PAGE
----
Lawsuits and tight thongs
Earlier this week, I saw the Trinidad and Tobago Senate discussing the management and better legislation of gambling, and it took me back to the old days when we took a chance to play rummy under the neighbourhood street lamp and police raided.
Everybody ran, but someone I knew only as 'Broko', because he had a leg injury that forced him to hobble along on a crutch. The police grabbed him, hit him a couple blows with a 'bull pizzle', threw him into the van, and took him to the station. Next day he appeared before a magistrate, but by that time, his mother had secured a lawyer, so that when the charge was read, the lawyer objected and the case was dismissed.
The laws of Trinidad and Tobago make it clear that "all persons found at any time gambling, or assembled together for such purpose in any public or open place are liable on summary conviction to a fine of $750 or to imprisonment for six months." The police had charged Broko with 'assembling', and, as his lawyer pointed out, Broko was the only person charged, and one man by himself cannot assemble for any purpose whatsoever. They had to Lego him.
While some police charges are ridiculous, some lawsuits I have read about recently are even worse. A surfer recently sued another surfer for 'taking his wave'. The case was ultimately dismissed because the jury was unable to put a price on 'pain and suffering' endured by watching someone ride the wave that was 'intended for you'. Someone clearly swallowed or inhaled too much seawater. A man who previously changed his name to 'Jack Ass' sued media giant Viacom, saying the MTV show 'Jackass' plagiarised his name.
Organisers of an Olympic event were ordered to pay damages to a man who missed the event because of heavy traffic. In Japan, a court ordered the organisers of the Nagano Winter Olympics to pay damages for mental anguish to a spectator who was delayed by heavy traffic.
Had I known about this before, I would have sued both the Trinidad government and the organisers of a one-day match between the West Indies and Australia because both the Water Authority and the Works Department chose to dig up the road on the same morning that the match was due to start. But then the judge would have ruled that instead of compensation for me, I should have compensated for the time delay, because the road works and resulting traffic jams were, in those days, daily events in Trinidad.
When I was young, there was a calypso with the chorus, "The weatherman lying ... ." Now, even though we know that there is a 'chaos' effect, which could be triggered by a butterfly's wings somewhere in the air in Australia and cause all weather predictions to fail, a woman in Israel is suing a TV station and its weatherman for $1,000 after he predicted a sunny day and it rained. The woman claims the forecast caused her to leave home lightly dressed. As a result, she caught the flu, missed four days of work, spent $38 on medication and suffered stress. I kept wondering if that was stressful, how much she would sue Hamas for?
Even more inaccurate than a weatherman's predictions is a clumsy, visually impaired person. A minister and his wife sued a guide-dog school for $160,000 after a blind man learning to use a seeing-eye dog stepped on the woman's toe. She sought $80,000 for medical bills, pain and suffering, humiliation and disability. Her husband sought the same amount for loss of his wife's care, comfort and consortium. I particularly like the word 'consortium' since it sounds like a group thing.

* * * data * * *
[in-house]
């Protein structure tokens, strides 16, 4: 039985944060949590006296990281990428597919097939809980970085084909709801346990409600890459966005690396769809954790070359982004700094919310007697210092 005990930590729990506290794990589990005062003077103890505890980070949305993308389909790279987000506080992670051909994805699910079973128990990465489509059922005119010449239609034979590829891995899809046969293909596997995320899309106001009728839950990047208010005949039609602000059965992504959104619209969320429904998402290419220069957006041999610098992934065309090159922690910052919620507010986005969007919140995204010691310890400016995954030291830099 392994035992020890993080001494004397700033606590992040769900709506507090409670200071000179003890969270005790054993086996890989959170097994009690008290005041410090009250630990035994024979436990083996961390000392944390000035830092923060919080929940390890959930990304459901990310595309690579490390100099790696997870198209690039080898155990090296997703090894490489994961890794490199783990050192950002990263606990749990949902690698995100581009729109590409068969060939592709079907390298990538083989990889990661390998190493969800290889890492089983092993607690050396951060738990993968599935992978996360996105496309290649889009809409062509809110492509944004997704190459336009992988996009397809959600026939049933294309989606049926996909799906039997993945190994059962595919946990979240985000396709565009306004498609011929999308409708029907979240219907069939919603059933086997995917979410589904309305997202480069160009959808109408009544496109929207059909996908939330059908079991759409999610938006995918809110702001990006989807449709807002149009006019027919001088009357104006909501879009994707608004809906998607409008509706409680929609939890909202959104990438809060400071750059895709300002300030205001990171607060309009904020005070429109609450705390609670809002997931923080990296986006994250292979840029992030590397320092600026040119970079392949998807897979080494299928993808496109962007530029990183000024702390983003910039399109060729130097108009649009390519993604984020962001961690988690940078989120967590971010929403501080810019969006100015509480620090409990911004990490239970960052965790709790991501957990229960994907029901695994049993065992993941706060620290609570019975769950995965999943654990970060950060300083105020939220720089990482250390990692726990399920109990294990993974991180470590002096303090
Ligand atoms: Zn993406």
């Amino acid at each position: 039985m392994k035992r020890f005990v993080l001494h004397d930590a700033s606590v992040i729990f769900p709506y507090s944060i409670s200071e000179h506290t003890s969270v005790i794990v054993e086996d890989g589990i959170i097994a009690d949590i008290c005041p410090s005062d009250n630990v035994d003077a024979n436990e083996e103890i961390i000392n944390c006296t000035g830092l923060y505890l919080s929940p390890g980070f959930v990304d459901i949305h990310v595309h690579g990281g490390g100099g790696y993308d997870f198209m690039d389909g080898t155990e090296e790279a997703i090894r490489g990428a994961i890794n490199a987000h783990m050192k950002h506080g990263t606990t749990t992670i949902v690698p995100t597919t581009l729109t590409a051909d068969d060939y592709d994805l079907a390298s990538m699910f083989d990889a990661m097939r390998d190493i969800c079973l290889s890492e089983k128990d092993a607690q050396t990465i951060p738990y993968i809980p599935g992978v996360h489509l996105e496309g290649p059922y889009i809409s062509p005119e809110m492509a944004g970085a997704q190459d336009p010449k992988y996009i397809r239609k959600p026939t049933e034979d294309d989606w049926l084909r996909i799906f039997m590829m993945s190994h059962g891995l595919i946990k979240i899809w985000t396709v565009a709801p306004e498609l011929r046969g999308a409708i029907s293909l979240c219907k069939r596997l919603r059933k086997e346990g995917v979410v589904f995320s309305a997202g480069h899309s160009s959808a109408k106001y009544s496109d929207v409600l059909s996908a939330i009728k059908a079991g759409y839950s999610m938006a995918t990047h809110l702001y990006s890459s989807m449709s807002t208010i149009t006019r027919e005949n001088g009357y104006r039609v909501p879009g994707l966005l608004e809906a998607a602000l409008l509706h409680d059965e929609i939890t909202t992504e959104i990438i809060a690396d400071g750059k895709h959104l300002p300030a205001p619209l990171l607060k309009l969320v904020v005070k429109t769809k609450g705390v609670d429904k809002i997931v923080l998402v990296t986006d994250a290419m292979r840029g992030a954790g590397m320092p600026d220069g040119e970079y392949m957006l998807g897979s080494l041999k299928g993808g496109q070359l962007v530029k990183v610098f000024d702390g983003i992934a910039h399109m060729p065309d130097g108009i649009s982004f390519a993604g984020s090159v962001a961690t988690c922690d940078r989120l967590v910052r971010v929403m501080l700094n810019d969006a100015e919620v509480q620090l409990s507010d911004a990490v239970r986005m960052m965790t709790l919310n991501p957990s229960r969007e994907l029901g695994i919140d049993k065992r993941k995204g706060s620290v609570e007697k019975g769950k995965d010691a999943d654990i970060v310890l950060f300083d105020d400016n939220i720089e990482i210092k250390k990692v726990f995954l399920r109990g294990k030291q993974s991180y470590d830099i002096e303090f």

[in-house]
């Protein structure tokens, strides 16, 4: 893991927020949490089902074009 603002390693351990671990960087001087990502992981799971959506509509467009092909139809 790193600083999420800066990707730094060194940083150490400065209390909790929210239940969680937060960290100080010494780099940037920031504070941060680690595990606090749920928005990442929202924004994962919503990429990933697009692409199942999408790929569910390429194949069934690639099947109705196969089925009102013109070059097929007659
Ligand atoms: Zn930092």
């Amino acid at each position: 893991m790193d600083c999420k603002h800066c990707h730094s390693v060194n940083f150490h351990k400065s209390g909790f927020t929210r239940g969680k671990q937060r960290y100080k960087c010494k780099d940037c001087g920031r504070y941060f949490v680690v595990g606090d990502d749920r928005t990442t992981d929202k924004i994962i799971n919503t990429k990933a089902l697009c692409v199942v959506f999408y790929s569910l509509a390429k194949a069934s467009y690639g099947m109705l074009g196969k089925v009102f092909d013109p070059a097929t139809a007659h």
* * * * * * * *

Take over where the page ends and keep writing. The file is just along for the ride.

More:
The one that takes the fruitcake and the nuts is the strange case of a woman who was banned from selling plots on the sun on eBay but has now won the right to take the auction site to court. Maria Duran has been claiming ownership of part of the star since 2010 when she threatened to bill solar power users.
SKY news reported that the woman registered the star in her name at a notary office in Spain before opening an eBay account selling square-metre plots for one euro each. Two years later, eBay pulled her listings, saying they violated its intangible goods policy, and her account was blocked. She threatened to sue, and a Spanish court has recognised her claim.
Rejected settlement offer
A trial will take place next month, with Ms Duran demanding around £7,500 for payments she says she has not received. Apart from the suspicion that the judge must have been suffering from sunstroke is the news that Ms Duran has rejected an attempt by eBay to settle the case out of court. Given eBay's history (one man paid for a penis enlarger and got a magnifying glass) one would think that it would be able to stand the heat and tell her, "We'll trade it for Uranus."
Since we started with the police, we should end with them (not literally, of course). In a widely reported case, Marcy Noriega, a California police officer, decided to use her taser on a suspect who was misbehaving in the back of her car. Noriega drew her taser from her belt and fired it at the man. It turned out that the officer had drawn her gun instead and shot the man in the chest. He died. The city sued the taser company, arguing that any reasonable officer could mistakenly draw and shoot their gun instead of their taser. Some guns are more intelligent than police - they carry magazines with them that tell them why they are different from tasers.
- Tony Deyal was last seen recounting the case of a 52-year-old LA traffic cop who sued Victoria's Secret for damaging her eye. She was trying on a new thong and the tight fit caused a metal clip to fly off hitting her in the eye. Clearly, this is neither a joke nor a wisecrack.